Over the years I have met with many leaders who are curious about how their workforce is doing. What’s happening out there, what’s really going on?
An SVP I worked with for years disclosed “I feel disconnected from my team and the organization, it keeps me up at night, what can I do about it?”
I asked, “How do you hear from your employees today?” She said without pause, “I have an open door policy, when I started I told everyone they are welcome in any time.”
Fair enough I thought, open door policy – seems like a good place to start. I dug in with a follow up question, “Great – how much time do you spend with employees who stop into talk?” There was a pause, and a long one at that, and she replied, “It hasn’t happened in awhile. If I’m being honest, I can’t remember the last time it happened.” She added quickly, “Have you seen my calendar? I am in back-to-back meetings all day, every day.”
Message received loud and clear. Often times we do not have the time to connect with and listen to employees as regularly as we’d like. Most of us are on the go from the time we spring from our beds until we land back in them. As a result it’s easy to lose touch with what is happening around us, to rely on what others report up or what we read in email.
One of the leadership traits that can be overlooked in a sea of competencies is listening. Back to back meetings, travel, devices, and technology – while many technologies have created positive advances in how we do business, they have also created opportunity. If those opportunities are unchecked, the things that help us can also keep us from a good old-fashioned conversation, from truly listening.
Like any conversation there is a give and a get. We provide information and receive information. When leaders are truly listening they are giving time and attention and are typically getting a whole lot more in return.
Disconnect to Connect
Face to face time, no devices no distractions. Phone off, laptop closed – the glow of your device completely covered.
It is impossible to be present and listening when you are checking email, texting or physically reacting to the vibration of your phone. Removing your technology reduces the potential for distraction.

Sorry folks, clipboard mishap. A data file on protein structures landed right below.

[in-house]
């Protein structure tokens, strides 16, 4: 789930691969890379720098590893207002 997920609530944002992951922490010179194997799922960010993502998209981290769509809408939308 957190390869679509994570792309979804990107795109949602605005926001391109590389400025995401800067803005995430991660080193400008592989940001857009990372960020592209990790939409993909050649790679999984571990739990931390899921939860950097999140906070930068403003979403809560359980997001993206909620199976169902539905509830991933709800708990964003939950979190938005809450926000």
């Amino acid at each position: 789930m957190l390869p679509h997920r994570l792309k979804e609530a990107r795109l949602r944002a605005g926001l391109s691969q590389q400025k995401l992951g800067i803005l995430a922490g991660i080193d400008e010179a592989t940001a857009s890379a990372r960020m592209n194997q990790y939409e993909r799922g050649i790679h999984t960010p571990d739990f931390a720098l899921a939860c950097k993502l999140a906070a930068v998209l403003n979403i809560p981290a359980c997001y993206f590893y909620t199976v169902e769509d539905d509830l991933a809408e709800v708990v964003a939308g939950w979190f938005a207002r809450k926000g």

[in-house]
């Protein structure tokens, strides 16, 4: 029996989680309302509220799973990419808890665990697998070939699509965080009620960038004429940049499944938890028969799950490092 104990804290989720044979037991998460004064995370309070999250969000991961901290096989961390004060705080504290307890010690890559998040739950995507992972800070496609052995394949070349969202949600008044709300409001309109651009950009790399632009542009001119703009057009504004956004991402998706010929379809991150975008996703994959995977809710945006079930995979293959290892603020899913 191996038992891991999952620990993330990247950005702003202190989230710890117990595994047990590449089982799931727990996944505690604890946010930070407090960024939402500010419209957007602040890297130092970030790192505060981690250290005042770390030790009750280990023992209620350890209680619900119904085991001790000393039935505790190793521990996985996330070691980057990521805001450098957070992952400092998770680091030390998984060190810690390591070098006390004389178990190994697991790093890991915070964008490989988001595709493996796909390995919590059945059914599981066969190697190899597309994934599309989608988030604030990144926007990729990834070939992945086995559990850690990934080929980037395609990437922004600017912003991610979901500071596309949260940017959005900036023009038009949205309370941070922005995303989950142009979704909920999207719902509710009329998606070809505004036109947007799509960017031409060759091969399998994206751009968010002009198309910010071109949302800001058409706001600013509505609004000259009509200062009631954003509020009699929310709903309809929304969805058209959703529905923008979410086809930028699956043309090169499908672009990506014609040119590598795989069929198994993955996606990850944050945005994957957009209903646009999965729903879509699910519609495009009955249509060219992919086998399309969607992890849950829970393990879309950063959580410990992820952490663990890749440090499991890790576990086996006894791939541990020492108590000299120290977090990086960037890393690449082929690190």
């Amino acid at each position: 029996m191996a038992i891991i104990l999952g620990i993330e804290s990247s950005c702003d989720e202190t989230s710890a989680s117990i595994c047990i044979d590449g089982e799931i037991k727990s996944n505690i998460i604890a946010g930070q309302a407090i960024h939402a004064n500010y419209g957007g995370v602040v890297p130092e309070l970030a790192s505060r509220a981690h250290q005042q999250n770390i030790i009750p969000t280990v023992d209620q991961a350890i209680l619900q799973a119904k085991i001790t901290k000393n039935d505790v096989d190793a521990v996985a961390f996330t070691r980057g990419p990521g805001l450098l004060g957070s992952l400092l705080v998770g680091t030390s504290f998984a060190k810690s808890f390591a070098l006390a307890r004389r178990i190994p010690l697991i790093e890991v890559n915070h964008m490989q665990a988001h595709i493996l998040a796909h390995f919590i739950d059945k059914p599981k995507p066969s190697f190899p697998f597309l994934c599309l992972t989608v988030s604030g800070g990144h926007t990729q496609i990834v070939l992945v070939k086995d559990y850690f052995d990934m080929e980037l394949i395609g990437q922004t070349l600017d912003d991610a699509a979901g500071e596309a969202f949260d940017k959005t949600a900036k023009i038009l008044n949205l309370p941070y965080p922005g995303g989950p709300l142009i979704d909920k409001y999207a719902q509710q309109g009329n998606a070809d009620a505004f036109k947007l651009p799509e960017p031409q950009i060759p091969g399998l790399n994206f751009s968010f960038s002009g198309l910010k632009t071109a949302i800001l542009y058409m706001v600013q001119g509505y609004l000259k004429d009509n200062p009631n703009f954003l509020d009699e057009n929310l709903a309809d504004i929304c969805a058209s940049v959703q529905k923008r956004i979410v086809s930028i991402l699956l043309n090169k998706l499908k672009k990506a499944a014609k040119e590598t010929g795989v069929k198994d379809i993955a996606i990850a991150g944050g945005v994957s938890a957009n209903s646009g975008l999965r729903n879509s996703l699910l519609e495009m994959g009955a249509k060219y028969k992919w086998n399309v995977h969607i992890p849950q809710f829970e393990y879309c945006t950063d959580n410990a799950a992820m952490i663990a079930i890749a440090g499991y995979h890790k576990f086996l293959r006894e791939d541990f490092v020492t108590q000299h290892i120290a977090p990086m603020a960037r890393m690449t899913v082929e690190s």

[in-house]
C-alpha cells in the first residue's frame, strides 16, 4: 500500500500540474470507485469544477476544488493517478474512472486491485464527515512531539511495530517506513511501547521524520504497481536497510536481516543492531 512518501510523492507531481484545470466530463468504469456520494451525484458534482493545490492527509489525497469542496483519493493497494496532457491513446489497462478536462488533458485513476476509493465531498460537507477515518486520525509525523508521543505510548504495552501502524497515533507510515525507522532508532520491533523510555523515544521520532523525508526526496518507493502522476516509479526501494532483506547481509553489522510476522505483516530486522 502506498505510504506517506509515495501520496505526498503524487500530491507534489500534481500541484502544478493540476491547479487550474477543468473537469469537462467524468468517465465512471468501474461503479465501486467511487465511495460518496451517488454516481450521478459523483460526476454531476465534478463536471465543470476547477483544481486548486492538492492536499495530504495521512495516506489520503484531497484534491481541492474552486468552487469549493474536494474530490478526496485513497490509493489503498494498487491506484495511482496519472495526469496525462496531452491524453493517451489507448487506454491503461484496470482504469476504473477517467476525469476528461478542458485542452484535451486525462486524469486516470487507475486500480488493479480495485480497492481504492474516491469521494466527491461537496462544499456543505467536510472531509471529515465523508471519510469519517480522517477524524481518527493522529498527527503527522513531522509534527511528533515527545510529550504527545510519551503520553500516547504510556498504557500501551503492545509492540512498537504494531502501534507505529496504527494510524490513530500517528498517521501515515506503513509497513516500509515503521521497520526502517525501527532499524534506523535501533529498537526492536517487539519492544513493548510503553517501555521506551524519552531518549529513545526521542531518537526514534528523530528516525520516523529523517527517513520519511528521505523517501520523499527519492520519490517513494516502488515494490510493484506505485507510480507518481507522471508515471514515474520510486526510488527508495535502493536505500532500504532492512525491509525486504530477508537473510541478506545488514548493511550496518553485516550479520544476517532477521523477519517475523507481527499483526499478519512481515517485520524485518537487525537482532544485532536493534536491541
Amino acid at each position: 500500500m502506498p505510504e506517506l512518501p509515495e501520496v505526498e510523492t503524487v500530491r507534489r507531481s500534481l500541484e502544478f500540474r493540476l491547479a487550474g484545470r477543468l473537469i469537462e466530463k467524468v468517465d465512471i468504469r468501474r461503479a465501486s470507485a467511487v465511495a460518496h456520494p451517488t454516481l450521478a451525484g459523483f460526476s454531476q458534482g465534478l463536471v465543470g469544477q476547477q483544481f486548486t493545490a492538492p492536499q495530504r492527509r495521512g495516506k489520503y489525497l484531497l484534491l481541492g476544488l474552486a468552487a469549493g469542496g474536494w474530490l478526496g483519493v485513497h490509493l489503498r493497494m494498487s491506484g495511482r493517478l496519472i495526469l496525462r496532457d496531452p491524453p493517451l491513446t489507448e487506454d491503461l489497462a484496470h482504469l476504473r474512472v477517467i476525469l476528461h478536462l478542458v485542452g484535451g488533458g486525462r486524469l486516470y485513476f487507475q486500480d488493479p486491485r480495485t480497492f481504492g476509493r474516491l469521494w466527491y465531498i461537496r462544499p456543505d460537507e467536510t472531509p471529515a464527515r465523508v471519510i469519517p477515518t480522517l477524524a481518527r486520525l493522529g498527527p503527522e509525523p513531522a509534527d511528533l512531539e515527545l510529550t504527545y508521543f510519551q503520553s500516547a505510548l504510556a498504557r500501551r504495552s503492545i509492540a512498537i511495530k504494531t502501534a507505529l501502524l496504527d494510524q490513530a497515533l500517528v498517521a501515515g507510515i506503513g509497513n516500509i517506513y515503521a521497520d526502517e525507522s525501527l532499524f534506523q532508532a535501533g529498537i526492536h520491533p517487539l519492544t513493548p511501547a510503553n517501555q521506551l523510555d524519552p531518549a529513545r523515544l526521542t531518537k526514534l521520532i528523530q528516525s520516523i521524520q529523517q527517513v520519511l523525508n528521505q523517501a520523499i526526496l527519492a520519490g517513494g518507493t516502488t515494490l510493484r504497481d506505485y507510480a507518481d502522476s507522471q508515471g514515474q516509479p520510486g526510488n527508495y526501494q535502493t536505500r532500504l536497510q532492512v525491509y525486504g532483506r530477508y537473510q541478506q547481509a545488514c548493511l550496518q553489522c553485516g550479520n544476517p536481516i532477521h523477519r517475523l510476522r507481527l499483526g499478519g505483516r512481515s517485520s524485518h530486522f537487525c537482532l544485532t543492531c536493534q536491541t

Get Up and Get Out
Like it or not, your office may not just be the space you work in, it may also have a title – CEO, SVP, Director and that title is attached to the space.
Walking into the CEO’s office is not comfortable for everyone, no matter how welcoming you are or how bold and obvious your “open door policy” may be.
The fix is pretty simple – leave your office and get out on foot, go to where your teams are.
Time is limited and don’t let that get in your way. Making time and space on your calendar for listening will help to ensure it remains a priority.
Questions not Statements
Ask employees “how are things going?” and “is there anything I can do to help you?” and listen to their response.
Stay in Check
Simply put, no talking over, no taking over.
More is More
Connect with employees at all levels of your organization. Chances are your direct reports see you and hear from you regularly.
Listening to employees in all types of roles provides perspective on how the broader organization is doing.
When we give, we get. Leaders who make time to listen also get a lot in return. They are actively building trust, gaining perspective, balancing their decision-making and building a more engaged culture.
As a leader it is nearly impossible to influence your teams unless and until they trust you. When employees are heard and feel that you care enough to ask and listen, trust is built.
Better Information = Better Decisions
Listening allows you to you gain important information. Understanding the challenges and the things that are going well helps contribute to better-informed decisions.
By listening to your employees and hearing about their experiences, you increase the amount and the quality of the data you have at your fingertips.
The more we listen to others, the more they will listen to us.
If employees feel like you have made an effort to get to know them, to understand their perspective, chances are they’ll likely be more open to listening to you.
Remember what you do is noticed and repeated throughout your organization. What you do and how you do it is the biggest influence to building your culture.
If what keeps you up at night are questions like what’s happening out there, what’s really going on? Be proactive, create a plan and find ways to really listen.